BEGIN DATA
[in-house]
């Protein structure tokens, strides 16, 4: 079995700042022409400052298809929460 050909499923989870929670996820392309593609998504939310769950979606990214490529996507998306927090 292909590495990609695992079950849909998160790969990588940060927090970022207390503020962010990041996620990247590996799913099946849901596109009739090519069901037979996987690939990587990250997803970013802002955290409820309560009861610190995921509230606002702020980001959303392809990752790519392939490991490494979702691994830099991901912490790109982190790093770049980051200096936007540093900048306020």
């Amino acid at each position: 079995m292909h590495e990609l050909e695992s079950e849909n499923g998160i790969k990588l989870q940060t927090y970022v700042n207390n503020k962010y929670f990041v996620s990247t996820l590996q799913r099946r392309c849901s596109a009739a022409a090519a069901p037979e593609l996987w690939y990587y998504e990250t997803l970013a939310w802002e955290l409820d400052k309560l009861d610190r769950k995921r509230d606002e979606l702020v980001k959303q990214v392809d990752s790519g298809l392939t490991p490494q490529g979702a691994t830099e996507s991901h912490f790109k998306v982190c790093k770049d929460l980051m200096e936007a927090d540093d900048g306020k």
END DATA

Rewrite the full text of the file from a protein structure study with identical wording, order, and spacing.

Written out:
[in-house]
């Protein structure tokens, strides 16, 4: 079995700042022409400052298809929460 050909499923989870929670996820392309593609998504939310769950979606990214490529996507998306927090 292909590495990609695992079950849909998160790969990588940060927090970022207390503020962010990041996620990247590996799913099946849901596109009739090519069901037979996987690939990587990250997803970013802002955290409820309560009861610190995921509230606002702020980001959303392809990752790519392939490991490494979702691994830099991901912490790109982190790093770049980051200096936007540093900048306020």
């Amino acid at each position: 079995m292909h590495e990609l050909e695992s079950e849909n499923g998160i790969k990588l989870q940060t927090y970022v700042n207390n503020k962010y929670f990041v996620s990247t996820l590996q799913r099946r392309c849901s596109a009739a022409a090519a069901p037979e593609l996987w690939y990587y998504e990250t997803l970013a939310w802002e955290l409820d400052k309560l009861d610190r769950k995921r509230d606002e979606l702020v980001k959303q990214v392809d990752s790519g298809l392939t490991p490494q490529g979702a691994t830099e996507s991901h912490f790109k998306v982190c790093k770049d929460l980051m200096e936007a927090d540093d900048g306020k």